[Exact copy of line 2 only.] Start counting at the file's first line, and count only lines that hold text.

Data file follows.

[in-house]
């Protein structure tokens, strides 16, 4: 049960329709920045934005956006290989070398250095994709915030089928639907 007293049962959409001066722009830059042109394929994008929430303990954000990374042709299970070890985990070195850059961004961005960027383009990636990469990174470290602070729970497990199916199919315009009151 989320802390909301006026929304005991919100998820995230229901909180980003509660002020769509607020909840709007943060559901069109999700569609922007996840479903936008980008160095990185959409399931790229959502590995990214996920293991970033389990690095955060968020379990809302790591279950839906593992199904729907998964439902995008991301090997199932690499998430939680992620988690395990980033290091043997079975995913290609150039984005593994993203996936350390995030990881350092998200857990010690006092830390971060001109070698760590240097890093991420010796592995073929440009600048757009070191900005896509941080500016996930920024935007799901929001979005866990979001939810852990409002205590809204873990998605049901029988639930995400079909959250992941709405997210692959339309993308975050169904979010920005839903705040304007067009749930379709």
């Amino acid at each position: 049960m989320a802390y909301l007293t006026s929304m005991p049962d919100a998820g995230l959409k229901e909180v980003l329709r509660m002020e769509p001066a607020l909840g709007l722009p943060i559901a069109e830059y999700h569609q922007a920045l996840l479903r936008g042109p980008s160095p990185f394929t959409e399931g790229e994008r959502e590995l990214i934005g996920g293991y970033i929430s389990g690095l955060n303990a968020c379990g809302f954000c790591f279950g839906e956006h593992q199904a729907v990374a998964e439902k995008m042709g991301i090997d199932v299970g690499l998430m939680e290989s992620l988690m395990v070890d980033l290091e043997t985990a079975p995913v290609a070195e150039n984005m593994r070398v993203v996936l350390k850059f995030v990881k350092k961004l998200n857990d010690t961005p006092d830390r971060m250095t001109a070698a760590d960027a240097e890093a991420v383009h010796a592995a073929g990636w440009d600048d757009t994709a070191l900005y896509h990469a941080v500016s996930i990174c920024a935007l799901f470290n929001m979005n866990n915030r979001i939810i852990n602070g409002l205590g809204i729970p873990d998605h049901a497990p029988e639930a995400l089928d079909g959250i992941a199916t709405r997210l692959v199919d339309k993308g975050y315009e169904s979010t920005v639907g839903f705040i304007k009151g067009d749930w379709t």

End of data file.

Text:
């Protein structure tokens, strides 16, 4: 049960329709920045934005956006290989070398250095994709915030089928639907 007293049962959409001066722009830059042109394929994008929430303990954000990374042709299970070890985990070195850059961004961005960027383009990636990469990174470290602070729970497990199916199919315009009151 989320802390909301006026929304005991919100998820995230229901909180980003509660002020769509607020909840709007943060559901069109999700569609922007996840479903936008980008160095990185959409399931790229959502590995990214996920293991970033389990690095955060968020379990809302790591279950839906593992199904729907998964439902995008991301090997199932690499998430939680992620988690395990980033290091043997079975995913290609150039984005593994993203996936350390995030990881350092998200857990010690006092830390971060001109070698760590240097890093991420010796592995073929440009600048757009070191900005896509941080500016996930920024935007799901929001979005866990979001939810852990409002205590809204873990998605049901029988639930995400079909959250992941709405997210692959339309993308975050169904979010920005839903705040304007067009749930379709």